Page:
Dirk Nowitzki and the Dallas Mavericks captured their first NBA championship on Sunday with a 105-95 win over the Miami Heat - the team that denied Dallas the title five years ago.
Jason Terry scored 27 points and Nowitzki finished with 21 points and 11 rebounds as the Mavericks won the best-of-seven championship series four-games-to-two.
Germany's Nowitzki was named Most Valuable Player of the finals, finally earning the NBA's biggest prize to secure his place among the NBA's greats.
"We are world champions. It sounds unbelievable," said Nowitzki, who turns 33 next Sunday. "This feels amazing."
Terry ran the clock down in the final minute then passed to a wide open Shawn Marion who chose not to shoot as the seconds clicked down.
When the buzzer sounded Marion handed the ball to 17-year veteran guard Jason Kidd who tried twice before in the finals with the New Jersey Nets but failed to get a Championship ring.
"Everybody wrote us off but ourselves," Kidd said. "No matter how old you are we understood how to play the game.
"I don't feel 38 mentally or physically. I feel great."
Kidd and J.J. Barea combined to finish with 24 points and 13 assists for the Mavericks, who clinched their first NBA championship in their 31-year franchise history.
LeBron James scored a team-high 21 points and Dwyane Wade finished with 17 points, eight rebounds and six assists for the Heat, who failed to send the series to a decisive seventh game despite having home court advantage.
"Hats go off to Dallas," said Heat coach Erik Spoelstra. "There is an emptiness to it. It was a tough series. Sometimes you just come up short. Crunch time needed to be done, they made bigger plays than us."
This year's final was a rematch of the 2006 NBA Finals, which Miami took in six games for its first title in franchise history.
With Terry having a superb start to game six, the Mavericks led 53-51 at the end of the first half in what began as a game of runs by either side. Terry came off the bench to score 19 points in the first two quarters on eight-of-ten shooting.
James had his best start of the series by scoring nine points and dishing three assists in the first quarter. But he never did get the synergy going with his fellow superstars Wade and Chris Bosh, who finished with 19 points in game six.
"It hurts of course," said James, who made his first four field goals of the contest.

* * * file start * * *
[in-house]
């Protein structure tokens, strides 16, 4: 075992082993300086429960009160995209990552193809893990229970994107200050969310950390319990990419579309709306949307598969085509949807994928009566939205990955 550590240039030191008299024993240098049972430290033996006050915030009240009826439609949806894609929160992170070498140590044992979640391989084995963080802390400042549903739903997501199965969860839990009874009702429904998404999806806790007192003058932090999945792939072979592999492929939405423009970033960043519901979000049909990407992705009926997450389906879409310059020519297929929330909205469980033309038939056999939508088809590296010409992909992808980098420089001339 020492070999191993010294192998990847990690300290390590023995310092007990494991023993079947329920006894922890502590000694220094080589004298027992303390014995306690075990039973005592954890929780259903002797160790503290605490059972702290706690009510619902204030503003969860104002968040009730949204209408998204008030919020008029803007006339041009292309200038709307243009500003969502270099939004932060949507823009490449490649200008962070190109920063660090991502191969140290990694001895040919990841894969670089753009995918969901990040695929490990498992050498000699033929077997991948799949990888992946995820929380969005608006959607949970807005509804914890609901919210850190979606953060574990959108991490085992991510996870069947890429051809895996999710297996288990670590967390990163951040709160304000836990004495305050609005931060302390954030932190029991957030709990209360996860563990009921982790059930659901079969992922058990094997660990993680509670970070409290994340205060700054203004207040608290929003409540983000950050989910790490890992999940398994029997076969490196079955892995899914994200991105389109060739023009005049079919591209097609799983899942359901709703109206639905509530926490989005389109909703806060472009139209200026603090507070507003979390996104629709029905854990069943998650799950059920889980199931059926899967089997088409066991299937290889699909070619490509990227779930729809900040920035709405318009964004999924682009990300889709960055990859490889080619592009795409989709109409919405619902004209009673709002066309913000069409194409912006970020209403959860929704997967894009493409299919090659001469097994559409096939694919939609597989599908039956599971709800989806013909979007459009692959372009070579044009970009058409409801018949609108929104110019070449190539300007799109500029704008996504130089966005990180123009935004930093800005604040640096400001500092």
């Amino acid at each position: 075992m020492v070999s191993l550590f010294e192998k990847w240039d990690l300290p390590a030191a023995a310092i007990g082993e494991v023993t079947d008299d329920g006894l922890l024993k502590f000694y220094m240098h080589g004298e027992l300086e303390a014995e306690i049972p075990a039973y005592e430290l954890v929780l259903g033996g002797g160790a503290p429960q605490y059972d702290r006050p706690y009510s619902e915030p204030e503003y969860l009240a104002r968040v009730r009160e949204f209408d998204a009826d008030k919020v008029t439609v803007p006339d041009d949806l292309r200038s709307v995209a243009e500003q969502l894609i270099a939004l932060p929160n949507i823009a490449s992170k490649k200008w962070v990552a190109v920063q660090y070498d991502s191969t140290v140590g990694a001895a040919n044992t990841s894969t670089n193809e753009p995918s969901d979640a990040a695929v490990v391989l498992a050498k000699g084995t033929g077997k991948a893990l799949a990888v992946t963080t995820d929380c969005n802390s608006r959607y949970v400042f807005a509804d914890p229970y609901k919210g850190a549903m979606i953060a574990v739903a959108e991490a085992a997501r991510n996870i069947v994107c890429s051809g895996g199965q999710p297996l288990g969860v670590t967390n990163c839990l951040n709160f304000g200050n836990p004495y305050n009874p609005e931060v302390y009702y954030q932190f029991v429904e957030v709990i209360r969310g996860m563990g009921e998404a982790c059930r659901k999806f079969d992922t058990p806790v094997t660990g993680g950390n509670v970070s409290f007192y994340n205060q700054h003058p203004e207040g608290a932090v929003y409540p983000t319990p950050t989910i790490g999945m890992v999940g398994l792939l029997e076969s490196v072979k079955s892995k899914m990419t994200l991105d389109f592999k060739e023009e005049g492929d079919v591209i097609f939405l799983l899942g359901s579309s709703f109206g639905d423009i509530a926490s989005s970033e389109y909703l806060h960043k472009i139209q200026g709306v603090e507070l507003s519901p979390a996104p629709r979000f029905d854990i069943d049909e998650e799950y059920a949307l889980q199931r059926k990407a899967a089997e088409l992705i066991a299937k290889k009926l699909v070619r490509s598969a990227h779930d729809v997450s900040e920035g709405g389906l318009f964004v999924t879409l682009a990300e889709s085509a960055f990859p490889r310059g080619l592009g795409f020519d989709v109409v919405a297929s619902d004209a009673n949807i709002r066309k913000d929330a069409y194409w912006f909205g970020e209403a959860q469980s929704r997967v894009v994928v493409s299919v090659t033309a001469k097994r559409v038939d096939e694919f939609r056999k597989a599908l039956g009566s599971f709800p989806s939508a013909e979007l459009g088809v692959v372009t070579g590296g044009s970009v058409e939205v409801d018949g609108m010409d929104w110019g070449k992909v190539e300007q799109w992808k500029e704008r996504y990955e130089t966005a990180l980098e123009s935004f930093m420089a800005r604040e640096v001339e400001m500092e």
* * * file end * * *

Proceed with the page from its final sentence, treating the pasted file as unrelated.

Tempers flared halfway through the second quarter when the Mavericks' DeShawn Stevenson and Miami's Udonis Haslem got into a shoving match.
Haslem was celebrating an Eddie House three pointer when he brushed past Stevenson who shoved him. The Heat players came charging off the bench and Mario Chalmers made a bee line for Stevenson.
Chalmers, Haslem and Stevenson all received technical fouls but no one was ejected because a timeout had already been called before the players left the bench.
"Our guys took it personally tonight," said Mavericks coach Rick Carlisle. "They were not going to be denied. Dirk and Jet (Terry) have had to live for five years with what happened in 2006 and as of tonight those demons are officially destroyed."
Nowitzki struggled early Sunday, scoring just a single point in the second quarter, and finishing with three points on one-of-12 shooting in the opening half. But once again he finished strong by scoring 10 of his 21 in the fourth.
"He goes one-for-12 in the first half and then in the second half he was just absolute money," Carlisle said.
Dallas's Ian Mahinmi, of France, nailed a buzzer-beating field goal at the end of the third to give the Mavericks a nine point lead at 81-72. Dallas got their own rebound and Terry ran down the clock and then pump faked James before slipping a short pass over to Mahinmi who got nothing but net.
The Heat had almost twice as many free throw chances as the Mavericks but hit just 60 percent of them. They also had 16 turnovers.
Although the Mavericks had several players in foul trouble in the fourth, they built their biggest lead of 13 points in the final period.